Full country by country guide to fascism and the far right in Europe – completely revised for 2019. Includes elections table
The movement against Hungary’s prime minister Viktor Orbán returned to the streets of Budapest on Saturday 5 January. Orbán is nervous. For the first time since his initial election victory in 2010 the trade unions are threatening a general strike and anti-government protests have broken out beyond the capital.
#01G is our slogan. You see it everywhere, on placards, graffitied on the streets and last night it was projected onto Sándor Palace. It literally means “Orbán is a wanker”. In a country where people are terrified of the authoritarian state, this is a big step… Roland Lakatos reports from Budapest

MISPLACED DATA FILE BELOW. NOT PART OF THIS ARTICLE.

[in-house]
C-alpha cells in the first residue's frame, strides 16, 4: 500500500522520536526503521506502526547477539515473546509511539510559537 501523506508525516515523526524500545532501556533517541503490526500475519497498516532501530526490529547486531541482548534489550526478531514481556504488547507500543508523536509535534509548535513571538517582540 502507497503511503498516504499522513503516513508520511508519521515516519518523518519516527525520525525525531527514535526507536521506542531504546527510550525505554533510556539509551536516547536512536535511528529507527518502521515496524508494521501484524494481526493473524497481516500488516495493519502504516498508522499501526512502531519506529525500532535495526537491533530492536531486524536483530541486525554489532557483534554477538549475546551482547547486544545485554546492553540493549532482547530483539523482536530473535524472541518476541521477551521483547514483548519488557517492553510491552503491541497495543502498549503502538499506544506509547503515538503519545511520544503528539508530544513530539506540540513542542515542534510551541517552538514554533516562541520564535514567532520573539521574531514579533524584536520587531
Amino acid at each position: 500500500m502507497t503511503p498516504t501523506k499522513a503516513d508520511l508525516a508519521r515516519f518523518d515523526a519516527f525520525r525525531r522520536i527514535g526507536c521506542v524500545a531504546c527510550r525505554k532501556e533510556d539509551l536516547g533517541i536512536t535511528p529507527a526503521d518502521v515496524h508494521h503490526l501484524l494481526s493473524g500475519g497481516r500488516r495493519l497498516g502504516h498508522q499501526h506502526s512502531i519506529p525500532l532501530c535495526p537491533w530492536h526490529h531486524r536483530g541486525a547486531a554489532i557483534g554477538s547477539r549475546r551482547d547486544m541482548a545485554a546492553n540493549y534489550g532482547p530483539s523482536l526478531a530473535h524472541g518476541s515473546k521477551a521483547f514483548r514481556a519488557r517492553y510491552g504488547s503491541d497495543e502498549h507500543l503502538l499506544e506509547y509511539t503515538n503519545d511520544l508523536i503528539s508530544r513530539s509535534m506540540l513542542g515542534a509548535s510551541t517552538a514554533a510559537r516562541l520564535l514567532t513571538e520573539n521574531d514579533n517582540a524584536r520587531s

Fascism and a Hungarian town: paramilitaries, vigilante border patrols and the man who would be Jobbik’s new leader
As I drove into the town the first sign that greets me reads, “Migrants NOT welcome here.” Further down the street there’s another sign: no mosques, no Muslims and no LGBT+ people here. Welcome to the town of Ásotthalom in southern Hungary.
What the Hungarian election results mean – plus full coverage of the election from our antifascist liveblog
On the surface Tiszavasvári (pronounced Tee-sah-VAH-shvah-ree) looks like many small towns in eastern Hungary. A huge church and drab Soviet era town hall dominates its centre.